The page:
Blago Moves One Step Closer to Disbarment

The final decision on revoking his law license rests with the Illinois Supreme Court

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Rod Blagojevich rarely made use of his law license, but in his new role as recently-released-from-prison private citizen, that career option is about to be formally taken away.

A hearing board of the Illinois Attorney Registration and Disciplinary Commission recommended Tuesday that the state disbar the former governor, given what they called his "serious misconduct."

"As a former Assistant State's Attorney and elected official, respondent was well aware of his obligation to uphold the law, and as governor, he took an oath to faithfully discharge the duties of the office of governor to the best of his ability," the board wrote. "Instead of doing so, he sought to further his own interests by engaging in a pattern of dishonest and deceptive conduct."

With his wife and daughters standing beside him, former Illinois Gov. Rod Blagojevich spoke in front of his residence Wednesday. NBC 5's Mary Ann Ahern was there.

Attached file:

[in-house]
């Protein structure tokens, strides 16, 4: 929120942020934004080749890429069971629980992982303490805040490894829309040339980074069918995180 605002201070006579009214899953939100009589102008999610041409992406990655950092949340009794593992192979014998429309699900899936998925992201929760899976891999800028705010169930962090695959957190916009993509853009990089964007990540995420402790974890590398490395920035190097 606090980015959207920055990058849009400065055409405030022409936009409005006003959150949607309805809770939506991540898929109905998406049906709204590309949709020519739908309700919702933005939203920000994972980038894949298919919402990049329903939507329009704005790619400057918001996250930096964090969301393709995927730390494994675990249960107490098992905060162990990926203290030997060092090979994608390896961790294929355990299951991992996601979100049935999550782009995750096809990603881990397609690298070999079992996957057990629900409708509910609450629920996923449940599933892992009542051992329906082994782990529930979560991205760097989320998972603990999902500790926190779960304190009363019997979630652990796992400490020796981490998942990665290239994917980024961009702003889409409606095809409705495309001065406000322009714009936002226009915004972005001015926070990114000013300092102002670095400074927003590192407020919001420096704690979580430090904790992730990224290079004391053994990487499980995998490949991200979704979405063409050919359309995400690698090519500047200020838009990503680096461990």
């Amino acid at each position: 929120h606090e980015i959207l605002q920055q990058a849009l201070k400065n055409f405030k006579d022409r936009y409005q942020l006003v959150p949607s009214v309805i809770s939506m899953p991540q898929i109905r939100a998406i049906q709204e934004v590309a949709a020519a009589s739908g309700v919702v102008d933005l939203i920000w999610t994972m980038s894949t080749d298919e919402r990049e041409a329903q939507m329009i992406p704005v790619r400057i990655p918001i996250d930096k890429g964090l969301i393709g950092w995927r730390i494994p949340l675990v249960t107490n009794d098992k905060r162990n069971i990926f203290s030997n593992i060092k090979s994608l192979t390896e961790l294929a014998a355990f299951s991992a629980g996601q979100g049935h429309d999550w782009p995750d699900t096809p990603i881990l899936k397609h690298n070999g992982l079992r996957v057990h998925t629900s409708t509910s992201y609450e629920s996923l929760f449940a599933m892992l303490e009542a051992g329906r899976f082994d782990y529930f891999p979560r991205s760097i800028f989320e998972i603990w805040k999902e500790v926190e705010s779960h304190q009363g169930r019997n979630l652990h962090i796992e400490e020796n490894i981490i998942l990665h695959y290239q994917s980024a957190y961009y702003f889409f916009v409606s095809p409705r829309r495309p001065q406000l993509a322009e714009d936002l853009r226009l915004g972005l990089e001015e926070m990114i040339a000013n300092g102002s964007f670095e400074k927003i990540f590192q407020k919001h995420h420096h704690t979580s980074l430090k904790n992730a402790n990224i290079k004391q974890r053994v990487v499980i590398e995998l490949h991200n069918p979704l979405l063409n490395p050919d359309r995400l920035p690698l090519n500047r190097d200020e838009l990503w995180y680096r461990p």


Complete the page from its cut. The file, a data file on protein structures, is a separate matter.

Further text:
Blagojevich was represented by counsel but did not appear at his own disbarment hearing last week - a fact not lost on the hearing officers.

"His failure to appear for his disciplinary hearing demonstrates a lack of respect for the disciplinary process and the legal profession," they wrote. "We have considered that Respondent has no prior discipline, but this minimal mitigation does not impact our recommendation."

Blagojevich received his law degree from Pepperdine University. He worked briefly in the office of the Cook County State's Attorney's office, and the law office of former alderman Edward Vrdolyak.

If he chooses to do so, the former governor has 21 days to file an appeal. The final decision on revoking his law license rests with the Illinois Supreme Court.

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